One of the selections in the symphony concert was by Leonard Bernstein, whose music I enjoy. However, this was music of his that I had not heard before–“Three Meditations” from Mass, arranged for cello and orchestra. The conductor gave us some background, both of Mass and of these specific pieces–that are the reflective times as the mass celebrant is struggling with a faith crisis…when all he has known / believed is being shaken.

They’re powerful pieces–and Yo-Yo Ma presented them with soul and passion.

But…and this is the sacred experience…as the last one quietly ended, leaving questions hanging in the air, there was a moment, a breath, and then the ‘cello began the “Prelude” from Bach’s unaccompanied Cello Suite #1 in G Minor .

There was a hush in the hall…a sacred hush.

When the piece ended, I think everyone recognized that we had experienced something special…a sacred time. And it somehow seemed sacrilegous to break the silence with applause…although we eventually did.

We shared in moments of questioning…of, perhaps, our own faith crises. We had seen young people asking–no, demanding–help in creating safer places. Much of what we have known in the past doesn’t seem to hold true any more, and there seem to be questions…more questions…and yet more questions, perhaps without answers.

Yet in that sacred time in Helzburg Hall in Kansas City, Yo-Yo Ma and Bach acknowledged those questions–and responded with a prayer…the music of hope.

“Do you want to be healed?”

A number of years ago, I wrote a poem based on the incident in John 5:1-15–when Jesus encountered an invalid at the Pool of Bethsaida who had been waiting for thirty-eight years for someone to help him into the pool when the water was first stirred up (according to tradition, by an angel) so that he could be healed. I’ve found it interesting that Jesus’ first question to him was “Do you want to be healed?”

I thought of that this week, as I began reading a book that I’m going to be working through with my spiritual advisor – Healing Spiritual Wounds by Carol Howard Merritt. As I was spending some intentional quiet time after reading the first chapter, I started to do some journaling, a spiritual practice that has been effective for me.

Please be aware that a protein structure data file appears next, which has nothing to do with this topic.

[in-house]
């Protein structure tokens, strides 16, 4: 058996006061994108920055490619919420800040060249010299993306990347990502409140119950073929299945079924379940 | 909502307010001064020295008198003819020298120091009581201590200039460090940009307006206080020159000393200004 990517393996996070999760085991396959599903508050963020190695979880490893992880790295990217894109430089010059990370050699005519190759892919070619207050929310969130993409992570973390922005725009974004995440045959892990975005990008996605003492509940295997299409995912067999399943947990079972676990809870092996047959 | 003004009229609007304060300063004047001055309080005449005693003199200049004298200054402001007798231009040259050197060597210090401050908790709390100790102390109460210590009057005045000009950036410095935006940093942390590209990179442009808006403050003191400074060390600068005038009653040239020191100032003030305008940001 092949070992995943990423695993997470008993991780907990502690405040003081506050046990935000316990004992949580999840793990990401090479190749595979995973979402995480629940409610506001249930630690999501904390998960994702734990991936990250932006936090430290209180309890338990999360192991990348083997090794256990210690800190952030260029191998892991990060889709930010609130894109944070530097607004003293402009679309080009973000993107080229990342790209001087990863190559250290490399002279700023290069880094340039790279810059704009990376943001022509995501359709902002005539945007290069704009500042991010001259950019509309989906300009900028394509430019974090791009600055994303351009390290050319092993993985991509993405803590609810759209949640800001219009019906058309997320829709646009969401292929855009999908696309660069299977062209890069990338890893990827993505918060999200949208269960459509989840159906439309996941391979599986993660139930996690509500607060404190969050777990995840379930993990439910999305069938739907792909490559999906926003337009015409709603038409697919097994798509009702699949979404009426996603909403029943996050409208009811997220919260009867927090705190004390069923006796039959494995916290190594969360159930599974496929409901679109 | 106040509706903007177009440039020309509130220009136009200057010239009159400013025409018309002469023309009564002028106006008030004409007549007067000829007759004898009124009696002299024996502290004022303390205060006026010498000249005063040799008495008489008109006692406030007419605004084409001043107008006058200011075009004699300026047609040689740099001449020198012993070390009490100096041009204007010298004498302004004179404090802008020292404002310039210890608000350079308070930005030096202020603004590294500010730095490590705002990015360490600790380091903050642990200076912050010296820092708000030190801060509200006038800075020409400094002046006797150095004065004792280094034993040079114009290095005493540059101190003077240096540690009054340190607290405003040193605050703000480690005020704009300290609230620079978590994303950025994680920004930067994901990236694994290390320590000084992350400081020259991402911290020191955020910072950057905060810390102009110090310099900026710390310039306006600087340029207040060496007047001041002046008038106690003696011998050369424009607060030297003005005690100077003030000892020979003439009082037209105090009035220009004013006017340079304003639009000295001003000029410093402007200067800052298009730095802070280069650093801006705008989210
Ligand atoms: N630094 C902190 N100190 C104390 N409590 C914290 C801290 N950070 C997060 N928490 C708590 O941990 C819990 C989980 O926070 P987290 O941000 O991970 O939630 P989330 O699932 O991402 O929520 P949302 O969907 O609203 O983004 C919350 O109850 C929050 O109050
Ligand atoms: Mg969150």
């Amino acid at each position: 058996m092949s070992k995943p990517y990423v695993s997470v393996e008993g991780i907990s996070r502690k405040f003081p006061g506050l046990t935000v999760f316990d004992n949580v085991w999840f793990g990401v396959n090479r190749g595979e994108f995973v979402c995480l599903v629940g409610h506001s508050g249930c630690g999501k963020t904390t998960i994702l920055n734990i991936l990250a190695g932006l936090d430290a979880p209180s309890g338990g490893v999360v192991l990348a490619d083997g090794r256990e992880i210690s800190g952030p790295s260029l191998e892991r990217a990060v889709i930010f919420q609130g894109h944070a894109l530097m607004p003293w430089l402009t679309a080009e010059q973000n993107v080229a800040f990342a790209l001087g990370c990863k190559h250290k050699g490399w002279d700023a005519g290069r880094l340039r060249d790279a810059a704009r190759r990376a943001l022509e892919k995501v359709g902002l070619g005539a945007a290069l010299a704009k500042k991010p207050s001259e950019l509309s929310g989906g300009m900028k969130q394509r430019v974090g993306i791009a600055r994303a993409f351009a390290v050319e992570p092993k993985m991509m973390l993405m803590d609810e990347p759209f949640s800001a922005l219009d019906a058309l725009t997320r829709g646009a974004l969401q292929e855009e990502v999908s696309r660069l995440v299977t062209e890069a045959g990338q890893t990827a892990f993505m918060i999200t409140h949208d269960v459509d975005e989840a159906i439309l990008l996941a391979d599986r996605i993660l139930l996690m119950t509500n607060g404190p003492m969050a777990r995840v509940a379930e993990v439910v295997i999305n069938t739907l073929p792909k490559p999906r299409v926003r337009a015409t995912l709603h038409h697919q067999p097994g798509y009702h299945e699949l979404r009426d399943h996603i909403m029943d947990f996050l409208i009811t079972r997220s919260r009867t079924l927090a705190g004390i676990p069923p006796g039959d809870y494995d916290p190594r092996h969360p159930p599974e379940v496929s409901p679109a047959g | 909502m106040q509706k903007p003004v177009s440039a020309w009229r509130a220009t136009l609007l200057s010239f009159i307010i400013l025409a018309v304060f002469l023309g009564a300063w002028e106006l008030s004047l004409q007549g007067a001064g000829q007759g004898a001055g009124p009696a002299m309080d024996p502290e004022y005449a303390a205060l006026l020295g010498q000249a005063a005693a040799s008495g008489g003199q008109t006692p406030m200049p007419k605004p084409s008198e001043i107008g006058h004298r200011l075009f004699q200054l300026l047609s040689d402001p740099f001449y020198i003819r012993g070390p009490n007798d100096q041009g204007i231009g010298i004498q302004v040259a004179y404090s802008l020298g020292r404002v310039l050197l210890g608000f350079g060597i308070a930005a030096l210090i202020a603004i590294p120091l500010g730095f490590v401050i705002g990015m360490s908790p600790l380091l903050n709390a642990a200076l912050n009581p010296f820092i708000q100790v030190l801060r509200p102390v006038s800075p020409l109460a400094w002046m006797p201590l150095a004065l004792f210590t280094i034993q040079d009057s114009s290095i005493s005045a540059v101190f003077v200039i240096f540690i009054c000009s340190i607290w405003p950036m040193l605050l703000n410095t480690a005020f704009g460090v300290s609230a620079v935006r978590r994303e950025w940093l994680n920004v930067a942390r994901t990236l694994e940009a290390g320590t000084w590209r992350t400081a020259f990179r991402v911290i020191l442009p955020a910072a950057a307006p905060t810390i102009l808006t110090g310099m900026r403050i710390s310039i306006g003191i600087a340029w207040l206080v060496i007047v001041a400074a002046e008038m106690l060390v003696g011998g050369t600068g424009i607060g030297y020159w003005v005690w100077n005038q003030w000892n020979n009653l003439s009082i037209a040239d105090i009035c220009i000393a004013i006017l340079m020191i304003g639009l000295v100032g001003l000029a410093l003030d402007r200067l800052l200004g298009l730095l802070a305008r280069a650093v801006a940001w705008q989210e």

To my surprise, the first thought that came to mind was the title of this post: “Do you want to be healed?”

If you’ve read my blog for very long, you know that I went through a very difficult dark night of the soul a few years ago…a dark night that lasted about three years. By the grace of God, I was able to come through it–and I have felt very much that significant healing took place.

But as I’ve thought about it, I’ve realized that healing is not a one-time event or activity; it’s a journey.

My journey of healing actually began about forty years ago, when–due to some circumstances that had taken me to the end of my rope–I had several sessions of counseling that helped me uncover some areas of pain I had not even been aware of. My counselor helped me bring them to the light so that they could be healed.

So when I was trying to find a way through the dark night, the idea of counseling was not something I balked at. Instead, I recognized that–again–there were areas of woundedness that needed healing…that I could not heal on my own. My counselor at that time was a great help.